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Publisher's Summary

The best of the golden age crime writers, praised by all the top modern writers in the field including P. D. James and Ruth Rendell, Dorothy L. Sayers created the immortal Lord Peter Wimsey. The twelfth book featuring Lord Peter (the third novel to feature Harriet Vane) is set in an Oxford women's college.

Harriet Vane has never dared to return to her old Oxford college. Now, despite her scandalous life, she has been summoned back....

At first she thinks her worst fears have been fulfilled, as she encounters obscene graffiti, poison pen letters, and a disgusting effigy when she arrives at sedate Shrewsbury College for the Gaudy celebrations.

But soon Harriet realises she is not the only target of this murderous malice - and asks Lord Peter Wimsey to help.

©1935 The Trustees of Anthony Fleming (deceased) (P)2015 Hodder & Stoughton

What the critics say

"I admire her novels...she has great fertility of invention, ingenuity and a wonderful eye for detail." (P. D. James)

What listeners say about Gaudy Night

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  • Overall
    5 out of 5 stars
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    5 out of 5 stars

A wonderful 12-hour listening experience

I already loved the book - so much beautiful language - and equally loved the listening experience. 16-and-some hours of pure pleasure. Even after all those hours I was sorry to get to the end. There is the odd occasion, especially as characters are exchanging quick comment without the writer telling you who is speaking, when the narrator appears to forget which one she's voicing. But given there are umpteen Oxford accents to manage, that didn't startle me unduly and I was able to make the transition mentally without much distraction. And who among us could be Harriet, Miss de Vine, Miss Lydgate, Dr. Baring, Miss Hillyard, Miss Martin, Miss Burrows, and on and on, without getting a bit lost from time to time in the individuals' vocal timbre? Plus the narrator has such a lovely voice herself, perfect for the setting. Five stars.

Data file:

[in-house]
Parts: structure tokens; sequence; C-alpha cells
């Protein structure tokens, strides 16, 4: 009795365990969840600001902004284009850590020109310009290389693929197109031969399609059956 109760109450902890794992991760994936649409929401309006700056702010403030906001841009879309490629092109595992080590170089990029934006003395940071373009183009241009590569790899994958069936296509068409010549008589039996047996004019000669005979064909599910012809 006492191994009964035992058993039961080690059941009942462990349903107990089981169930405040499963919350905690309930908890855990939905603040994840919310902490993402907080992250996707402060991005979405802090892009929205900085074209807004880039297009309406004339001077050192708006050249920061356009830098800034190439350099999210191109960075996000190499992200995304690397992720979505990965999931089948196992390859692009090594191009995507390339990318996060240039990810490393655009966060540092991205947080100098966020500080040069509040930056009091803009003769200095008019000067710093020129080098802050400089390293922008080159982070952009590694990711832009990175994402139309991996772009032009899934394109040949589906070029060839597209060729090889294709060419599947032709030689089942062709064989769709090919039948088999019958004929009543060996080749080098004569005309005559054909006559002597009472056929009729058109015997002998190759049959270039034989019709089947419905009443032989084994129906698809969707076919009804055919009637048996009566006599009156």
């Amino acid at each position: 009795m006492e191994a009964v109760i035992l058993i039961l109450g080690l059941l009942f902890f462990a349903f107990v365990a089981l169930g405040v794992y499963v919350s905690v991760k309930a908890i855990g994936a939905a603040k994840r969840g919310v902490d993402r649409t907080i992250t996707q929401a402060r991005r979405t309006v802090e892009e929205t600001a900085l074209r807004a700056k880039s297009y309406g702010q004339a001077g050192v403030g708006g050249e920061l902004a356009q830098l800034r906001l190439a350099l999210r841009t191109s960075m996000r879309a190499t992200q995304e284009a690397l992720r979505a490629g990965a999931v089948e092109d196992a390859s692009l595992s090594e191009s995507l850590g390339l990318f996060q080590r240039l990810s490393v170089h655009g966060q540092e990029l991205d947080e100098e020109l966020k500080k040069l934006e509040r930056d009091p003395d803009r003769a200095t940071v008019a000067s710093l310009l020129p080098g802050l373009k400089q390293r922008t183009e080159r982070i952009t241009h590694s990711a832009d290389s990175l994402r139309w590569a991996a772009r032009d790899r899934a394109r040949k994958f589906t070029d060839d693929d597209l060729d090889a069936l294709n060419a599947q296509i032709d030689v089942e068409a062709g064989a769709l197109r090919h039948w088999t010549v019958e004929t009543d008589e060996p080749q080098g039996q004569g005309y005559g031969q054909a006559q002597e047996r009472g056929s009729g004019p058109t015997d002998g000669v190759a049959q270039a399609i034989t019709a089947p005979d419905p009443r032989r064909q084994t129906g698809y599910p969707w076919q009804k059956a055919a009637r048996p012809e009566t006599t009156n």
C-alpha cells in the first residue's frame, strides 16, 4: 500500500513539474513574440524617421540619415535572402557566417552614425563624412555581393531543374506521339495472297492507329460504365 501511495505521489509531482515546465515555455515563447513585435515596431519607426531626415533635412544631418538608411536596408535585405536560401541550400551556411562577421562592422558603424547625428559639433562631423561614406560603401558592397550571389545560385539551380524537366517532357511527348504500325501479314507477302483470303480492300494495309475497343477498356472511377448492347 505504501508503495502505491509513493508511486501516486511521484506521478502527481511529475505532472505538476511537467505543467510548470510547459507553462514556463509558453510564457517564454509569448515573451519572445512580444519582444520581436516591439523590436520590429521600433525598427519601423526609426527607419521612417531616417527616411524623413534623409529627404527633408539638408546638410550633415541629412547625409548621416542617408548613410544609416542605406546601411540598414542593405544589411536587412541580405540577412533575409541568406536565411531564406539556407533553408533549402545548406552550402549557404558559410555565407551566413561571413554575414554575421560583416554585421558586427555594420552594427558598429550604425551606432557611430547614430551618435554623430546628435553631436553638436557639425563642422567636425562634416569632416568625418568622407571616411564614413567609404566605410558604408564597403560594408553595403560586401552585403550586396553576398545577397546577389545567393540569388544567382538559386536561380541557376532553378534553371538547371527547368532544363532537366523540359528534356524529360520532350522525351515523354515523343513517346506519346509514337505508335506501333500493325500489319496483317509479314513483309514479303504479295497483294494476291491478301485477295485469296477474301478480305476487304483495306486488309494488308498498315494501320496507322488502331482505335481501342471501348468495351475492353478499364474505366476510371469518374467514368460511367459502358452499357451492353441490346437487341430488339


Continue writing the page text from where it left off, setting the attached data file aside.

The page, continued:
2 people found this helpful

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not for me

TL;DR: Classic though it may be, I found this to be tiresome and a bit irritating.
I don't know, guys. I read this because it us on a list of 50 Essential Mysteries that I am trying to read through. The author of said list was really, really stoked to suggest this one (and anything by Sayers). Like, she really praised it up. So it had a lot to live up to.
Clearly, this style of mystery is just not for me. Objectively, yes, I can see why this is a classic beloved by many, but... it kind of annoyed me a little, to be honest. But that's on me, not the book. It is very posh, upper class English, and I am very working class and not English. Lords and ladies grind my proverbial gears, and the hallowed halls of academia make me roll my eyes (and brings back memories, haha, both as a grad student and as a pupil at an all girls school. The flashbacks...). The writing of female characters made me tense up. I know that it is accurate to the time, but good grief, it is unpleasant. The worst, though, is our heroine. Yeah, she is a smart, independent woman, and that's great, but she is absolutely the grandmama of "I'm not like other girls." At the time, I'm sure it was novel and a big deal, and that's great and I appreciate it, but... nah.
The story itself is bloated and long winded and honestly, there isn't much to it. Poison pen letters terrorize a women's college. The solution to the crime, such as it is, is both obvious and kind of frustrating (refer back to my point on female characters).
Yeah. I just didn't really enjoy it. Even the iconic line about the "constancy of ducks."
It has been interesting reading someone else's idea of the 50 essential mystery novels, but this one is what has really hammered home to me that "essential" is subjective. I need a bit of a break, I think, and make my next read something that I know is to my taste.

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  • Akela
  • 2017-10-24

a murder of a lovely book by narration

This is such a beautiful text, full of humor, intelligence, period details and the loveliness of Oxford. And it was brutally murdered by a shrill, humorless, staccato narration. Nothing in the world could make me dislike the heroes and the book itself, but I have to say money was wasted on this production.

Jane McDowell did a very unpleasant narration: humorless, tactless and slap-dash.

As she already did all of the books, there is obviously no chance of another try in the nearest future with a different narrator. Such a pity.

6 people found this helpful

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  • EC Williams
  • 2017-09-10

Gaudy Night

I've adored this novel for 20 years. This reading of it made me dislike Harriet and Peter.

6 people found this helpful

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  • Phyllis
  • 2017-01-31

Run to the end of the story

jane Sayers reads too quickly which detracts readers attention. Story is weakened significantly as a result

5 people found this helpful

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  • Anna Murray
  • 2022-03-01

i liked the narrator! (favorite book)

Unlike others here I thought the reader was perfect for a book set in an Oxford college in the 1930s. A more dramatic and emotional reading would have been wildly inappropriate and this gave a wonderful sense of place.
And, it's one of my favorite books ever! but if you're just picking up Sayers for the first time, start with Strong Poison at least and preferably also Have His Carcase.

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  • Amazon Customer
  • 2021-05-24

Love Whimsy and Harriot!

I love all Dorothy Sayers! First class performance! Thank you! Looking forward to more! Cheers!